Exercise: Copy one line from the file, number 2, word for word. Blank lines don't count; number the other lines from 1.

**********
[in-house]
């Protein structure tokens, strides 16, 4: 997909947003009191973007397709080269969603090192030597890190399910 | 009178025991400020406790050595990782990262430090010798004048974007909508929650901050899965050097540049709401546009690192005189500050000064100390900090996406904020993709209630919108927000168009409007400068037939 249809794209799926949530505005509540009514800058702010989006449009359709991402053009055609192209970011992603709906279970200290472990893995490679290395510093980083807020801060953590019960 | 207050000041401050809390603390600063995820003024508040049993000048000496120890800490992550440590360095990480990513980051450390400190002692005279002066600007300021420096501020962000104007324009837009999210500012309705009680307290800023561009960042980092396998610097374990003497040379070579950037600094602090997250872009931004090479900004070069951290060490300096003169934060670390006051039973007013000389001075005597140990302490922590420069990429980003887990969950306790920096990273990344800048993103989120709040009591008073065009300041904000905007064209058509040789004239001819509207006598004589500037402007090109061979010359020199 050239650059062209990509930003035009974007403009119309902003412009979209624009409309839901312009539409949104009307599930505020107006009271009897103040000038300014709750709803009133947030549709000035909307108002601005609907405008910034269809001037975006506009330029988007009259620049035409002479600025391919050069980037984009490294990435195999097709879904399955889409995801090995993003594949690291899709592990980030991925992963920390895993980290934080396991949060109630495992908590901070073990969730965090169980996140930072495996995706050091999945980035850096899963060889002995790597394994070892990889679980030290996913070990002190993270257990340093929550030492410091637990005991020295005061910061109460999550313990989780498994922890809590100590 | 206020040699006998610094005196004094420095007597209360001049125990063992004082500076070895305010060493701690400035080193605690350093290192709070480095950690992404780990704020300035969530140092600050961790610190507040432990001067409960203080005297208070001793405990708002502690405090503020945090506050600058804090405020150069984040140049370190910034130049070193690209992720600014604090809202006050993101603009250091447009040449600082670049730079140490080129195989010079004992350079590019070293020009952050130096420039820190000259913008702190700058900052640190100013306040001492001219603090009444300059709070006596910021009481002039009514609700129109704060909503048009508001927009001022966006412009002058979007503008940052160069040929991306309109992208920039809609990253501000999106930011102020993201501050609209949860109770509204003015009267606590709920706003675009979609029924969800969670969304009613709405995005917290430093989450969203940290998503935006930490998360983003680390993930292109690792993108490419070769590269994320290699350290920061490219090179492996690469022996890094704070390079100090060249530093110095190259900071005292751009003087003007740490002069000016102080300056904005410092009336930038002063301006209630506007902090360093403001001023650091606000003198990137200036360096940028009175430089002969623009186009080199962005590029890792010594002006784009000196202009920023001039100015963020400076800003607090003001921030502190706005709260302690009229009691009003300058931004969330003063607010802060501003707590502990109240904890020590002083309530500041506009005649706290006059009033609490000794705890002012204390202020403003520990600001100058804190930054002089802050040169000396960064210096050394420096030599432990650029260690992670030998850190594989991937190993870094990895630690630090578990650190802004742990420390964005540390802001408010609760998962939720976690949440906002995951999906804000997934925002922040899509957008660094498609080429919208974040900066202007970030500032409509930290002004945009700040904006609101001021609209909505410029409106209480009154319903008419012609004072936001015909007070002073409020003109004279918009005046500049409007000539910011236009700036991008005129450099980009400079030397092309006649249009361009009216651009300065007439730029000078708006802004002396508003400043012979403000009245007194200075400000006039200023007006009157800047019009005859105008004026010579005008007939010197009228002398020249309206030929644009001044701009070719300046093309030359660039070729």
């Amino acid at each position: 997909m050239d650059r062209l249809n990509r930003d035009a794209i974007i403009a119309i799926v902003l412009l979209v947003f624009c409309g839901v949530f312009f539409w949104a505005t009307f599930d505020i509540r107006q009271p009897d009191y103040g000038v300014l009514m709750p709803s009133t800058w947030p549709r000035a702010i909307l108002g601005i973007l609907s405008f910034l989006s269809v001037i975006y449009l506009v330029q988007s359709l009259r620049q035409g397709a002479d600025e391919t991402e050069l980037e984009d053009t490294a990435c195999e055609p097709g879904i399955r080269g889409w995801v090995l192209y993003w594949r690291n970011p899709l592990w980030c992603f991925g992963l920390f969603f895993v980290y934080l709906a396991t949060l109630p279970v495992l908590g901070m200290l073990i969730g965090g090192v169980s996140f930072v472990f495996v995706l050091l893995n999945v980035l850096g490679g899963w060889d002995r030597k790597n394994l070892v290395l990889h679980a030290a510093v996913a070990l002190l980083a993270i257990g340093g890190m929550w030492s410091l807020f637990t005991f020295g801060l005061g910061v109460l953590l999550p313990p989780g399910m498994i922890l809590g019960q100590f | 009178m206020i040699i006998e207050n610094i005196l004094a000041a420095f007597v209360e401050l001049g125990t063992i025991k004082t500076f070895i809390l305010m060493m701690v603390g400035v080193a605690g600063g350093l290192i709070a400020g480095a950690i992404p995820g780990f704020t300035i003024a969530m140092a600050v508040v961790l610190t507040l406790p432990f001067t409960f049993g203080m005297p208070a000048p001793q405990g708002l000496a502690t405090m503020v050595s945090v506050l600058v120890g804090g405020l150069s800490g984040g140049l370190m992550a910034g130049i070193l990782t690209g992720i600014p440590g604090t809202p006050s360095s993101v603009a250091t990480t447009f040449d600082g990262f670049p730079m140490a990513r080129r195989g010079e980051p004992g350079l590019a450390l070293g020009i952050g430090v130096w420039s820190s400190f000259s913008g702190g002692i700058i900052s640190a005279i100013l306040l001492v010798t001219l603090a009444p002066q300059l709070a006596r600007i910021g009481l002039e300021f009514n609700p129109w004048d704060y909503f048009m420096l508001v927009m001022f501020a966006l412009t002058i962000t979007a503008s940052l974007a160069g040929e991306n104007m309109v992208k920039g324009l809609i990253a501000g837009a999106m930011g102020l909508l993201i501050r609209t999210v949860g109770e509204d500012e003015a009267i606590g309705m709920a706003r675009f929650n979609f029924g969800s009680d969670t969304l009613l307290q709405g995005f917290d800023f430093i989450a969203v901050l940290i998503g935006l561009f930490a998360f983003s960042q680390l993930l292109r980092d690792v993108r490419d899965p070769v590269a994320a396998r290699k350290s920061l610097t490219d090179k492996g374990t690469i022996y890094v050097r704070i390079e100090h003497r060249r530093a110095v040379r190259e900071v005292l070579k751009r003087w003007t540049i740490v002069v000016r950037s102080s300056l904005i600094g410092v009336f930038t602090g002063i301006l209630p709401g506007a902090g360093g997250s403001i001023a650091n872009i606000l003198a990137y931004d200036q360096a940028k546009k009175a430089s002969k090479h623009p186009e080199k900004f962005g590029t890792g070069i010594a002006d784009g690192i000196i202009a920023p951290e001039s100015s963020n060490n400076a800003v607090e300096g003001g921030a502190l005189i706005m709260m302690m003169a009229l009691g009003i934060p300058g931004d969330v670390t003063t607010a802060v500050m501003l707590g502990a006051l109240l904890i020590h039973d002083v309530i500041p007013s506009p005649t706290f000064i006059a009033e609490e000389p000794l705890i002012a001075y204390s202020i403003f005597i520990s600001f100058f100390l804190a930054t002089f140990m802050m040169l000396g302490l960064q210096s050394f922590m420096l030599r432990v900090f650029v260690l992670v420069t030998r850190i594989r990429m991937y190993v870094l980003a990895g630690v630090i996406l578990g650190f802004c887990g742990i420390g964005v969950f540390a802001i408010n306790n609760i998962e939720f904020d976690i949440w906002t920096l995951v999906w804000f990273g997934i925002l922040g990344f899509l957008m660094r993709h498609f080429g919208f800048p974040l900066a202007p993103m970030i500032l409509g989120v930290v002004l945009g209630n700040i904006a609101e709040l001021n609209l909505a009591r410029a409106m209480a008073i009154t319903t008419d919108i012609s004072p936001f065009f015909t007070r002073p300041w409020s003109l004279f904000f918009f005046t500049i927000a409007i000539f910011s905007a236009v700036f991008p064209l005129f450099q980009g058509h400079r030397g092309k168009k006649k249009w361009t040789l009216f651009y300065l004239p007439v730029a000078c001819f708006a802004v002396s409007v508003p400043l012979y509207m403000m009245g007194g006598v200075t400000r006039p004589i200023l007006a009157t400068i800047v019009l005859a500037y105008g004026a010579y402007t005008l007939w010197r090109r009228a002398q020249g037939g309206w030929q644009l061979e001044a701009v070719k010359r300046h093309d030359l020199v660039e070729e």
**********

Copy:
């Protein structure tokens, strides 16, 4: 997909947003009191973007397709080269969603090192030597890190399910 | 009178025991400020406790050595990782990262430090010798004048974007909508929650901050899965050097540049709401546009690192005189500050000064100390900090996406904020993709209630919108927000168009409007400068037939 249809794209799926949530505005509540009514800058702010989006449009359709991402053009055609192209970011992603709906279970200290472990893995490679290395510093980083807020801060953590019960 | 207050000041401050809390603390600063995820003024508040049993000048000496120890800490992550440590360095990480990513980051450390400190002692005279002066600007300021420096501020962000104007324009837009999210500012309705009680307290800023561009960042980092396998610097374990003497040379070579950037600094602090997250872009931004090479900004070069951290060490300096003169934060670390006051039973007013000389001075005597140990302490922590420069990429980003887990969950306790920096990273990344800048993103989120709040009591008073065009300041904000905007064209058509040789004239001819509207006598004589500037402007090109061979010359020199 050239650059062209990509930003035009974007403009119309902003412009979209624009409309839901312009539409949104009307599930505020107006009271009897103040000038300014709750709803009133947030549709000035909307108002601005609907405008910034269809001037975006506009330029988007009259620049035409002479600025391919050069980037984009490294990435195999097709879904399955889409995801090995993003594949690291899709592990980030991925992963920390895993980290934080396991949060109630495992908590901070073990969730965090169980996140930072495996995706050091999945980035850096899963060889002995790597394994070892990889679980030290996913070990002190993270257990340093929550030492410091637990005991020295005061910061109460999550313990989780498994922890809590100590 | 206020040699006998610094005196004094420095007597209360001049125990063992004082500076070895305010060493701690400035080193605690350093290192709070480095950690992404780990704020300035969530140092600050961790610190507040432990001067409960203080005297208070001793405990708002502690405090503020945090506050600058804090405020150069984040140049370190910034130049070193690209992720600014604090809202006050993101603009250091447009040449600082670049730079140490080129195989010079004992350079590019070293020009952050130096420039820190000259913008702190700058900052640190100013306040001492001219603090009444300059709070006596910021009481002039009514609700129109704060909503048009508001927009001022966006412009002058979007503008940052160069040929991306309109992208920039809609990253501000999106930011102020993201501050609209949860109770509204003015009267606590709920706003675009979609029924969800969670969304009613709405995005917290430093989450969203940290998503935006930490998360983003680390993930292109690792993108490419070769590269994320290699350290920061490219090179492996690469022996890094704070390079100090060249530093110095190259900071005292751009003087003007740490002069000016102080300056904005410092009336930038002063301006209630506007902090360093403001001023650091606000003198990137200036360096940028009175430089002969623009186009080199962005590029890792010594002006784009000196202009920023001039100015963020400076800003607090003001921030502190706005709260302690009229009691009003300058931004969330003063607010802060501003707590502990109240904890020590002083309530500041506009005649706290006059009033609490000794705890002012204390202020403003520990600001100058804190930054002089802050040169000396960064210096050394420096030599432990650029260690992670030998850190594989991937190993870094990895630690630090578990650190802004742990420390964005540390802001408010609760998962939720976690949440906002995951999906804000997934925002922040899509957008660094498609080429919208974040900066202007970030500032409509930290002004945009700040904006609101001021609209909505410029409106209480009154319903008419012609004072936001015909007070002073409020003109004279918009005046500049409007000539910011236009700036991008005129450099980009400079030397092309006649249009361009009216651009300065007439730029000078708006802004002396508003400043012979403000009245007194200075400000006039200023007006009157800047019009005859105008004026010579005008007939010197009228002398020249309206030929644009001044701009070719300046093309030359660039070729």